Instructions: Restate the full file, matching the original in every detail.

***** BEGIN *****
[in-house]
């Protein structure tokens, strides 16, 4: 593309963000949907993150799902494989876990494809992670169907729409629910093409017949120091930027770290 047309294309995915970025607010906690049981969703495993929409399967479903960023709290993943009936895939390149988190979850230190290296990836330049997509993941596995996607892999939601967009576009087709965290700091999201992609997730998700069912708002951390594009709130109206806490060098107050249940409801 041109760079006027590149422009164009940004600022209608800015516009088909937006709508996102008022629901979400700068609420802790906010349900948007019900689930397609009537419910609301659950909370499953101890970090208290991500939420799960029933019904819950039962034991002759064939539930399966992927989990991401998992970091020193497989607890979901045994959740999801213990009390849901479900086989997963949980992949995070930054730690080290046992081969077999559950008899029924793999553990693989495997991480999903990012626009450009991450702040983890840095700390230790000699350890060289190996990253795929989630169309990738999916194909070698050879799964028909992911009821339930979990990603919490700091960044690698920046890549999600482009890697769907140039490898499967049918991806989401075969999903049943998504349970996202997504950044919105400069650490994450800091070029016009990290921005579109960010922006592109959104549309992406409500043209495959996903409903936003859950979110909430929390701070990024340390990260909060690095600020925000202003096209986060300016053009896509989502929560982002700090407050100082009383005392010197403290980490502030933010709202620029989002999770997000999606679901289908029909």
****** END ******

[in-house]
């Protein structure tokens, strides 16, 4: 593309963000949907993150799902494989876990494809992670169907729409629910093409017949120091930027770290 047309294309995915970025607010906690049981969703495993929409399967479903960023709290993943009936895939390149988190979850230190290296990836330049997509993941596995996607892999939601967009576009087709965290700091999201992609997730998700069912708002951390594009709130109206806490060098107050249940409801 041109760079006027590149422009164009940004600022209608800015516009088909937006709508996102008022629901979400700068609420802790906010349900948007019900689930397609009537419910609301659950909370499953101890970090208290991500939420799960029933019904819950039962034991002759064939539930399966992927989990991401998992970091020193497989607890979901045994959740999801213990009390849901479900086989997963949980992949995070930054730690080290046992081969077999559950008899029924793999553990693989495997991480999903990012626009450009991450702040983890840095700390230790000699350890060289190996990253795929989630169309990738999916194909070698050879799964028909992911009821339930979990990603919490700091960044690698920046890549999600482009890697769907140039490898499967049918991806989401075969999903049943998504349970996202997504950044919105400069650490994450800091070029016009990290921005579109960010922006592109959104549309992406409500043209495959996903409903936003859950979110909430929390701070990024340390990260909060690095600020925000202003096209986060300016053009896509989502929560982002700090407050100082009383005392010197403290980490502030933010709202620029989002999770997000999606679901289908029909």